Your garbage might just be going to power your home.
On Thursday morning several dozen local dignitaries braved the cold and the rain to formally welcome the 4.3 megawatt methane-gas power plant at the Forward Inc. landfill on Austin Road that will use the gas being generated as a byproduct of track breakdown to create enough electricity to power 1,600 homes. Manteca trucks municipal garbage there to be buried. The site is less than 10 miles north of downtown Manteca.
The way that it works is simple – over the course of the last year 230 methane wells were dug strategically at points throughout the 500-acre site, a subsidiary of Republic Services, and will pull in methane that is then used to spin a pair of turbines at a central plant.
Having a focus on renewable energy, said San Joaquin County Supervisor Bob Elliott, is important – not only because of its environmental benefits but also because of ingenuity involved and the jobs that it provides as the project lays a footprint for future expansion.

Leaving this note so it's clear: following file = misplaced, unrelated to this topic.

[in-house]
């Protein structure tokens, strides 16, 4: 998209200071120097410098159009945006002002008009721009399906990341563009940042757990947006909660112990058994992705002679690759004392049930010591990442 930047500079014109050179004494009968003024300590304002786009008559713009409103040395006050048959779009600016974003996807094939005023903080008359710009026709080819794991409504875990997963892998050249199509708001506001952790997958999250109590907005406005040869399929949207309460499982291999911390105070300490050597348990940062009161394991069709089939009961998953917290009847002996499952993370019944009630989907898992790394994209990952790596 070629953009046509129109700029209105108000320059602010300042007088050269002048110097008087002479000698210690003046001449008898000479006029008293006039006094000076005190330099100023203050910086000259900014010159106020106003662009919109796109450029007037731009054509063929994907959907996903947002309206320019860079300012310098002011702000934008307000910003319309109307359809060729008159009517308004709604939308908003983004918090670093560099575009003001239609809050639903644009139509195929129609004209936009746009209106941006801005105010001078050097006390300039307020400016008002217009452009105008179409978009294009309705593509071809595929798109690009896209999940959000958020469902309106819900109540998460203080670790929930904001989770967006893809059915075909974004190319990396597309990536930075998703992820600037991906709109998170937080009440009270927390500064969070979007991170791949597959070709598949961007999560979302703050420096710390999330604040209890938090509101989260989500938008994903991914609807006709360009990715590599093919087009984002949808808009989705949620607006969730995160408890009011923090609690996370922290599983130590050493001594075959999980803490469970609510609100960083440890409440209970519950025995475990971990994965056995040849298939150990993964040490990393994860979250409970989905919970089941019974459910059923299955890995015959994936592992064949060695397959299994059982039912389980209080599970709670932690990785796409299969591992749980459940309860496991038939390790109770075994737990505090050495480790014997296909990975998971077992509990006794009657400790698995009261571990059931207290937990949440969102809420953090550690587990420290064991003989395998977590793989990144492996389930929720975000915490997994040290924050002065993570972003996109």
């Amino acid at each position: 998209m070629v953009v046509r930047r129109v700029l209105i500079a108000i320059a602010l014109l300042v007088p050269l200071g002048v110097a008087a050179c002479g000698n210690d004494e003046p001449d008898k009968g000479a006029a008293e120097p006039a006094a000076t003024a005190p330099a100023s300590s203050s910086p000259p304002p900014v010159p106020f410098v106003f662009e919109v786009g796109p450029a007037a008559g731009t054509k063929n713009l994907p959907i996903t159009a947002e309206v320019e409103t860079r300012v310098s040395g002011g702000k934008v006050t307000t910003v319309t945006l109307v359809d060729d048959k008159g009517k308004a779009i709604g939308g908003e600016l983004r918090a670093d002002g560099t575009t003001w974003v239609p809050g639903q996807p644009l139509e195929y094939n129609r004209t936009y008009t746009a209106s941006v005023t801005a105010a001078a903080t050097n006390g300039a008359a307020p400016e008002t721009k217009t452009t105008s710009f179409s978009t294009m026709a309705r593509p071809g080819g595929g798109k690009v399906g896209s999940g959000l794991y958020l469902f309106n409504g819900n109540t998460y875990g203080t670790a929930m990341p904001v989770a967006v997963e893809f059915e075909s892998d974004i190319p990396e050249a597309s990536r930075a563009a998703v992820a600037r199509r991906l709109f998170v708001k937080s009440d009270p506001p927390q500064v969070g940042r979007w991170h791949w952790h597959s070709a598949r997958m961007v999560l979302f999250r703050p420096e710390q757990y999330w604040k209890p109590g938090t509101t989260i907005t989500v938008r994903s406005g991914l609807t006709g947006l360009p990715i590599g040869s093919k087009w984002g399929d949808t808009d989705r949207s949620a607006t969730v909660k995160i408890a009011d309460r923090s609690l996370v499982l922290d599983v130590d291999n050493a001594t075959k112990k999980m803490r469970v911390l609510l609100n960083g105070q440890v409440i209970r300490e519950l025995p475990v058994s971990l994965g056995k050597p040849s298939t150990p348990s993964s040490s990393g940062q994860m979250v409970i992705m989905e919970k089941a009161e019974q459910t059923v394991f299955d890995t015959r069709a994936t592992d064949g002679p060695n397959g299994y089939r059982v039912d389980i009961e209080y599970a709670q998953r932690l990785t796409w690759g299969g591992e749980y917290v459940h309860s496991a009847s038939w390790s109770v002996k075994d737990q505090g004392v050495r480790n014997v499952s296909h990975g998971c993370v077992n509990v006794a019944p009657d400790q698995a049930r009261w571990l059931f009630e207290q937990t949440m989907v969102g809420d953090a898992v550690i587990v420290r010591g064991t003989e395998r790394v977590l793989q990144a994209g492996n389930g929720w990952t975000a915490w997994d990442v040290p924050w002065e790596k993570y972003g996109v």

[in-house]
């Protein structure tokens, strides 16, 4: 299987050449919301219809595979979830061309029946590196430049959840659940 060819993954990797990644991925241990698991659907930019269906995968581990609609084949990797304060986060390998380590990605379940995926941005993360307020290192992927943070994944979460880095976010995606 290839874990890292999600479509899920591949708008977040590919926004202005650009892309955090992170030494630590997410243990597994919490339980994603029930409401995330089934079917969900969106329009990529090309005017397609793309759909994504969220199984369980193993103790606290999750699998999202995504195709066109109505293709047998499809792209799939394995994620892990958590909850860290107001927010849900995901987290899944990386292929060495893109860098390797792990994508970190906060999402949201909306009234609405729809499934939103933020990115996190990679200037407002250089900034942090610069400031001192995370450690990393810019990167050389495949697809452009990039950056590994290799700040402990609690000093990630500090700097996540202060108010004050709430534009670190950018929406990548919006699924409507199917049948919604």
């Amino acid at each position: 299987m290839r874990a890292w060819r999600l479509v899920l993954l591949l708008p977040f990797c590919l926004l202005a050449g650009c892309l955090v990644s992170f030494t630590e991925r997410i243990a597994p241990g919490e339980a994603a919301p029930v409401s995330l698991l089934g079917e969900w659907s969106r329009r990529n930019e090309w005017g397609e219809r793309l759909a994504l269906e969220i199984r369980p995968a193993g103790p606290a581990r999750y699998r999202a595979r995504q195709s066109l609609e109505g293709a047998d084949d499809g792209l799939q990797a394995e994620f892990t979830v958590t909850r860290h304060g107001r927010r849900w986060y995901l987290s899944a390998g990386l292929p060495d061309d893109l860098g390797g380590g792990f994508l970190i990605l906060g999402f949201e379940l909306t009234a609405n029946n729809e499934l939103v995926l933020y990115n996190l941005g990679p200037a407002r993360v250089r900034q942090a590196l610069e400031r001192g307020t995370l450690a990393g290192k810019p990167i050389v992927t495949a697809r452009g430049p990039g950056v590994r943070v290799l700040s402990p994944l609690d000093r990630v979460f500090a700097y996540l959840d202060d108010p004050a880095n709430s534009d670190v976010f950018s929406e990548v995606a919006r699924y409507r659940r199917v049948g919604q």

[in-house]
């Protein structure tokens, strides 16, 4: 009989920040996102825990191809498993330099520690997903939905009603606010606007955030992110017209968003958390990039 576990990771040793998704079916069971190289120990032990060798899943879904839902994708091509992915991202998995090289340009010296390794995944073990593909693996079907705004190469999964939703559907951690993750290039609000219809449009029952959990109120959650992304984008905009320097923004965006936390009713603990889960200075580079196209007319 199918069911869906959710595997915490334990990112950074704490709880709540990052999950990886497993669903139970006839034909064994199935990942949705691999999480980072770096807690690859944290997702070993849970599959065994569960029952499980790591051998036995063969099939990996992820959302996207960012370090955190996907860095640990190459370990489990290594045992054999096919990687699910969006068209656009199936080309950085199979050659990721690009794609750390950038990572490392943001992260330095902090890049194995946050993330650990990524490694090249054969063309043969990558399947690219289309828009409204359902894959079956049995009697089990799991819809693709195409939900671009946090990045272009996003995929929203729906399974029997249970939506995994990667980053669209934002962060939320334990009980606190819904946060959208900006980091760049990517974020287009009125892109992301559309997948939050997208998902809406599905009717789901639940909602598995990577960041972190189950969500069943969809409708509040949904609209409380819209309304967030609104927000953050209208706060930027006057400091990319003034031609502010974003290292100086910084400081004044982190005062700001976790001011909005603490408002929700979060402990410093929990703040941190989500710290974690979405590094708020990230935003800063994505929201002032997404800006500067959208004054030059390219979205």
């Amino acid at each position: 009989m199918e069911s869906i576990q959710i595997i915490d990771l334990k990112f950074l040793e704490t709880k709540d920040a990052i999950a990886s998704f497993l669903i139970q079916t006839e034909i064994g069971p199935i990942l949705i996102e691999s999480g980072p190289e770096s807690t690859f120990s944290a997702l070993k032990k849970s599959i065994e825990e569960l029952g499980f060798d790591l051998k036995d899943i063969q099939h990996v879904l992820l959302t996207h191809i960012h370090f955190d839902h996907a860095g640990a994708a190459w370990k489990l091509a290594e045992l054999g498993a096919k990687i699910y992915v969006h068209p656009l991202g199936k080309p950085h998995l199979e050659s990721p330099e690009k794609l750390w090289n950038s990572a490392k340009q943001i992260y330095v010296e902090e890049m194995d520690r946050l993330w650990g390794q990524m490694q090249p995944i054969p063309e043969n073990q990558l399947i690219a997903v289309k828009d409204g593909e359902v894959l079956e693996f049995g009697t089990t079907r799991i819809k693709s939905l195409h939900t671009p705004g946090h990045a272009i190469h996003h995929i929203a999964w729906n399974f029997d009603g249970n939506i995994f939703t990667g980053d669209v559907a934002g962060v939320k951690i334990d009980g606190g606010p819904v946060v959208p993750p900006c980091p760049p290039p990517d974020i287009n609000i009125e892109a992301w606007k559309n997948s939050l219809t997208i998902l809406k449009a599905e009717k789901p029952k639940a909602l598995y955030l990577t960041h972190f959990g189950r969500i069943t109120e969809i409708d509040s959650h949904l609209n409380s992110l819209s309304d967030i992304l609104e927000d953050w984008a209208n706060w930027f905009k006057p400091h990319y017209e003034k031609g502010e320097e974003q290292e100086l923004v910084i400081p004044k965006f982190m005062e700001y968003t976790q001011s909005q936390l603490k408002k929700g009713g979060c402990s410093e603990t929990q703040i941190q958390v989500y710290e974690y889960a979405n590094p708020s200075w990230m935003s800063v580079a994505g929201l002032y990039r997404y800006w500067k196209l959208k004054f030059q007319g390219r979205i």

“I think that you have a great example here of a company that is finding new uses for the resources that are at its disposal, and in this case that means doing something with the landfill gas that comes as a result of this process and that’s really a win-win for the residents of San Joaquin County,” Elliott said. “It’s doing something great with what would normally just sit there, do something that’ll benefit the environment and bring jobs at the same time.
“It’s a great thing for our economy all the way around.”
Currently Republic Services operates a similar system at their landfill off of Vasco Road, which served as somewhat of a template when the approval and green light were given for this project nearly two years ago.
Site general manager Kevin Basso said that it took about 12 months to complete but all aspects are now up and operational and requires roughly 25 employees spread out over two shifts to keep everything humming.
The power that is generated will be put back into the power grid, and the 4.3 megawatts currently being generated can jump up to 8 once all of the infrastructure is in place for such an expansion.
“It’s a way to make use of an existing resource and create something that’s valuable in numerous ways,” Basso said. “It’s something that we’ve done at other facilities and the results have been good so we’re expecting the same here.”